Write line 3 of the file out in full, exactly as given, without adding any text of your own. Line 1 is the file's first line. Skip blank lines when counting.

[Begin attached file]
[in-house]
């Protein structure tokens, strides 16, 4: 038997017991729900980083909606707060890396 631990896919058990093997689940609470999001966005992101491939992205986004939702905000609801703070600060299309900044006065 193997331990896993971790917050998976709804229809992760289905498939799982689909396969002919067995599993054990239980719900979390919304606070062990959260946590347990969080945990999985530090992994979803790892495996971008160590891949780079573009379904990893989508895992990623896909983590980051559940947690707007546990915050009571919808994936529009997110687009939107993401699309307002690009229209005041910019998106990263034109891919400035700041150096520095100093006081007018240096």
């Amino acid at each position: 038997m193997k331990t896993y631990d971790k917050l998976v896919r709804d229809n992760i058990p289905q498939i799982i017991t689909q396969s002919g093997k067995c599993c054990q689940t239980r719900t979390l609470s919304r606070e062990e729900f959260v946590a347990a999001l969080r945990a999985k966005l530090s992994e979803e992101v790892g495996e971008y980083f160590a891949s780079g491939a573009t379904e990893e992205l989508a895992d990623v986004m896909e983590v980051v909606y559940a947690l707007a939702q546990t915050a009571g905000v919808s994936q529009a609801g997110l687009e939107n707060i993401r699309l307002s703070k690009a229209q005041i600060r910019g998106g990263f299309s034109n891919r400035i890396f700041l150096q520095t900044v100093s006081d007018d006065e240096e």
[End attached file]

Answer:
């Amino acid at each position: 038997m193997k331990t896993y631990d971790k917050l998976v896919r709804d229809n992760i058990p289905q498939i799982i017991t689909q396969s002919g093997k067995c599993c054990q689940t239980r719900t979390l609470s919304r606070e062990e729900f959260v946590a347990a999001l969080r945990a999985k966005l530090s992994e979803e992101v790892g495996e971008y980083f160590a891949s780079g491939a573009t379904e990893e992205l989508a895992d990623v986004m896909e983590v980051v909606y559940a947690l707007a939702q546990t915050a009571g905000v919808s994936q529009a609801g997110l687009e939107n707060i993401r699309l307002s703070k690009a229209q005041i600060r910019g998106g990263f299309s034109n891919r400035i890396f700041l150096q520095t900044v100093s006081d007018d006065e240096e």